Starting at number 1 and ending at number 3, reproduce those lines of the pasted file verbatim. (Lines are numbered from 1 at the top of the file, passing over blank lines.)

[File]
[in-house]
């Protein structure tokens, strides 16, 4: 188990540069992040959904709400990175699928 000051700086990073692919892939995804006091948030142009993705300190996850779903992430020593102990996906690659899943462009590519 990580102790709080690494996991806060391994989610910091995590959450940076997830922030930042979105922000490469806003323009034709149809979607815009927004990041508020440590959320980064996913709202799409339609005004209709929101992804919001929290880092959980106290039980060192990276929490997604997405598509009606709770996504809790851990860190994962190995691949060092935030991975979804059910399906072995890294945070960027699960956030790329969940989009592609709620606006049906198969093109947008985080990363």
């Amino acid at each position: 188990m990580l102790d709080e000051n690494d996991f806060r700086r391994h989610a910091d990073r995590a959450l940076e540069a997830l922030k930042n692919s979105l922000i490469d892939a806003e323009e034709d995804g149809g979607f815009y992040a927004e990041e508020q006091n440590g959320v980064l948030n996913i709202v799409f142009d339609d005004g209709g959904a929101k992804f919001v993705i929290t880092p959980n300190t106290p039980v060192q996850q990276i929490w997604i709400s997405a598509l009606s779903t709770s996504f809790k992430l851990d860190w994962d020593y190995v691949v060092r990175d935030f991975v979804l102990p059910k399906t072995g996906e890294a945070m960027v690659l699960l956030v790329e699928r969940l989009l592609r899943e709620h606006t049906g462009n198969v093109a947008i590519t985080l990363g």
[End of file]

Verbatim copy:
[in-house]
């Protein structure tokens, strides 16, 4: 188990540069992040959904709400990175699928 000051700086990073692919892939995804006091948030142009993705300190996850779903992430020593102990996906690659899943462009590519 990580102790709080690494996991806060391994989610910091995590959450940076997830922030930042979105922000490469806003323009034709149809979607815009927004990041508020440590959320980064996913709202799409339609005004209709929101992804919001929290880092959980106290039980060192990276929490997604997405598509009606709770996504809790851990860190994962190995691949060092935030991975979804059910399906072995890294945070960027699960956030790329969940989009592609709620606006049906198969093109947008985080990363």
């Amino acid at each position: 188990m990580l102790d709080e000051n690494d996991f806060r700086r391994h989610a910091d990073r995590a959450l940076e540069a997830l922030k930042n692919s979105l922000i490469d892939a806003e323009e034709d995804g149809g979607f815009y992040a927004e990041e508020q006091n440590g959320v980064l948030n996913i709202v799409f142009d339609d005004g209709g959904a929101k992804f919001v993705i929290t880092p959980n300190t106290p039980v060192q996850q990276i929490w997604i709400s997405a598509l009606s779903t709770s996504f809790k992430l851990d860190w994962d020593y190995v691949v060092r990175d935030f991975v979804l102990p059910k399906t072995g996906e890294a945070m960027v690659l699960l956030v790329e699928r969940l989009l592609r899943e709620h606006t049906g462009n198969v093109a947008i590519t985080l990363g």